This is shaping up to be quite a week for the folks at Trian Fund Management. On Tuesday Procter & Gamble said its shareholders voted not to elect Trian co-founder Nelson Peltz to its board. Peltz told CNBC the vote was too close to call and that it was "as close to a dead heat" as possible.
Meanwhile, on Monday General Electric announced that it elected Ed Garden, chief investment officer and one of three founding partners of the activist hedge fund firm, to its board of directors. The move comes one week after Jeff Immelt resigned as chairman of the board. Immelt initially announced his plans to leave about four months ago, earlier relinquishing the chief executive role.
“Like other GE shareholders, I am disappointed by the recent performance of GE’s stock,” said Garden in a press release. “But I continue to believe that GE represents an attractive long-term investment opportunity with significant upside.”
Garden currently sits on the board of Bank of New York Mellon Corp., where he is chairman of its human resources and compensation committees, and is a director of Pentair. In the past he has served on the boards of Wendy’s Company and Family Dollar Stores.
At the end of March, GE had the 13th-largest market capitalization in the world, at $260 billion, while P&G ranked 19th at $230 billion, according to PwC.
Jeffrey Smith’s Starboard Value has disclosed a new activist position. The hedge fund firm said it owns 6.8 percent of Monotype Imaging Holdings, a provider of text imaging software for consumer devices. In its 13D filing, Starboard also says it has formed a group with Houston-based hedge fund BLR Partners, which owns an additional roughly 939,000 shares, or 2.3 percent of the total. In the regulatory filing, Starboard says it bought the shares because it deemed them to be “undervalued and represented an attractive investment opportunity.” Using typical boiler-plate language, Starboard says it does not have a plan for the company and may or may not take some sort of future action.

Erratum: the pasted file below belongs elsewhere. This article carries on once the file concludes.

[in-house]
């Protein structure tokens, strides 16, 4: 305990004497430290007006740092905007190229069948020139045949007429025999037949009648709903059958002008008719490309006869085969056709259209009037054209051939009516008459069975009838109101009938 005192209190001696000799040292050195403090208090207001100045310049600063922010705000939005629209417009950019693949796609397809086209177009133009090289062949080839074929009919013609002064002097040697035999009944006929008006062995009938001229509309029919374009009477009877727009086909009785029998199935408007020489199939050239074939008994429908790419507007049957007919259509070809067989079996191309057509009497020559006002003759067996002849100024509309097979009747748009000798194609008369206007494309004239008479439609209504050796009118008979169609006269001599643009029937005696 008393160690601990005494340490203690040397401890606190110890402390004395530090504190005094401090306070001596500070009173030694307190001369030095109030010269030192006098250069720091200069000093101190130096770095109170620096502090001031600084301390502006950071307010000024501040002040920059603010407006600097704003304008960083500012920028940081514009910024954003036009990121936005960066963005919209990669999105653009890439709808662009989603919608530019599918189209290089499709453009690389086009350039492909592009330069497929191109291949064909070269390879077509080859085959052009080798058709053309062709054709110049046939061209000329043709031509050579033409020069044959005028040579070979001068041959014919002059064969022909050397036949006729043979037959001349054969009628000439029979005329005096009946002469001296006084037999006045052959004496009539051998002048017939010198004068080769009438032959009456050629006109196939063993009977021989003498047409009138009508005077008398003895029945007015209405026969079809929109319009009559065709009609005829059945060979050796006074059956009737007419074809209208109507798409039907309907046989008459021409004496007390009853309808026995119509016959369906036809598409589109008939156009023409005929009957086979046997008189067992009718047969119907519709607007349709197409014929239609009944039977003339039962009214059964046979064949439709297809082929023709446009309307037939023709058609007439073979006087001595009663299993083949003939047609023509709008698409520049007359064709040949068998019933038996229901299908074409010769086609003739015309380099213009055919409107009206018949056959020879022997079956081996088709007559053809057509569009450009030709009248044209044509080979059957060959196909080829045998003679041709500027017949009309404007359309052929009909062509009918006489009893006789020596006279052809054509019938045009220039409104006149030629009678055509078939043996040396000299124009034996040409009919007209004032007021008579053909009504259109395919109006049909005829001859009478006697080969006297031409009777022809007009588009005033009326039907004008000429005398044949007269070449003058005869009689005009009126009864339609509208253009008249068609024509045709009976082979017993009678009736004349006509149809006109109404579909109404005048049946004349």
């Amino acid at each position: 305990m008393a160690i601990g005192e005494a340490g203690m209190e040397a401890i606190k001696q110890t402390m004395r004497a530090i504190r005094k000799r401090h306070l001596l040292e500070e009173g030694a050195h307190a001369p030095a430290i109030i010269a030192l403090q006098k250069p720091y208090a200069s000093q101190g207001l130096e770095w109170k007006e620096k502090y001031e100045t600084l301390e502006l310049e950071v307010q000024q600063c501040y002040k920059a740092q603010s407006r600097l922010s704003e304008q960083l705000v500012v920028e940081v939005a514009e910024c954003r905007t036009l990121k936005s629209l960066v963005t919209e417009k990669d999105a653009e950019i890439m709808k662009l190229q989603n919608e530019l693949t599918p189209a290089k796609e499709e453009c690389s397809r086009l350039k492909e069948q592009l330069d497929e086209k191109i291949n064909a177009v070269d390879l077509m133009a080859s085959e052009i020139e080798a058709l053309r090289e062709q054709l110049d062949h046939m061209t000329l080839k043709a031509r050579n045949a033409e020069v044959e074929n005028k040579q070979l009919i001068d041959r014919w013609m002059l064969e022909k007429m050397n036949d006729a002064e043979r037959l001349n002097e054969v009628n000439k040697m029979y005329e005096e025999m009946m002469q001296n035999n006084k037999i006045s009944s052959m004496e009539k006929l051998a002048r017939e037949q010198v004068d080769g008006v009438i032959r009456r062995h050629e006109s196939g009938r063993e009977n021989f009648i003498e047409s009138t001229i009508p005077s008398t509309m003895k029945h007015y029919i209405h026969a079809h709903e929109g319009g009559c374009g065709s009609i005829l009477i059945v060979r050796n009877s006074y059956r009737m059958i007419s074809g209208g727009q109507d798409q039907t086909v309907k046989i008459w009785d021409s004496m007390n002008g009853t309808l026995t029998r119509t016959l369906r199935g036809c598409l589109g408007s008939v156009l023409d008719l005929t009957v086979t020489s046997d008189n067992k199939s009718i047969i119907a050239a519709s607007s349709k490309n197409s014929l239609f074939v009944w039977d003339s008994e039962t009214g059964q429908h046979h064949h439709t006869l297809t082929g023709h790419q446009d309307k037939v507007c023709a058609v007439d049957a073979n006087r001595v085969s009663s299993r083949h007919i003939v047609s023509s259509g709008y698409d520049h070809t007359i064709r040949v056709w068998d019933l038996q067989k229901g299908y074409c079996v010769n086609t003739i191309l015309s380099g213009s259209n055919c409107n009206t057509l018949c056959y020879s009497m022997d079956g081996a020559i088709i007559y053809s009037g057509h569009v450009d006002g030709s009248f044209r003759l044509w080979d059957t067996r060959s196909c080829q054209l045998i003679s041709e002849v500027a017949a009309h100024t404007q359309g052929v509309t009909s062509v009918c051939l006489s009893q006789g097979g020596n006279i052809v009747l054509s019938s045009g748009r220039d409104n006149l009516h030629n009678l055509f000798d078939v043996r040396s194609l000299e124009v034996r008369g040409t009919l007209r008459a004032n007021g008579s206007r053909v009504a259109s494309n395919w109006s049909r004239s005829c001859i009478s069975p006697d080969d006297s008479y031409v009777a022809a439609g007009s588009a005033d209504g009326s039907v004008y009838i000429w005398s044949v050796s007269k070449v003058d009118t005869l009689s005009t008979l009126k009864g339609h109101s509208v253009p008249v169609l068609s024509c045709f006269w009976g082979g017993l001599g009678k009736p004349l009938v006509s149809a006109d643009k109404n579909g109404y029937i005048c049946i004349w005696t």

Shares of Tesla fell nearly 4 percent on Monday, to close at $343.84, after the company disclosed it is producing far fewer of its electric cars than it had previously forecast. The Wall Street Journal several days ago reported that due to production problems, many cars are being made by hand. The stock has been a high-profile short position of David Einhorn’s Greenlight Capital. We reported in August that Tesla was the most shorted U.S. stock. The stock is now down about 11 percent from its September 18 high.
John Paulson extended his losses in September. The Schroder GAIA Paulson Merger Arbitrage fund, a UCITS (undertakings for the collective investment of transferable securities) fund offered on the Schroder Investment Management platform, lost money again in September and was down nearly 15 percent through the first three quarters of the year, according to a document from investment bank HSBC that tracks hedge fund performance. Although the fund only manages $125 million, a person with knowledge of Paulson’s performance says the UCITS fund’s performance is in line with Paulson Partners, Paulson & Company’s oldest fund, which specializes in merger arbitrage.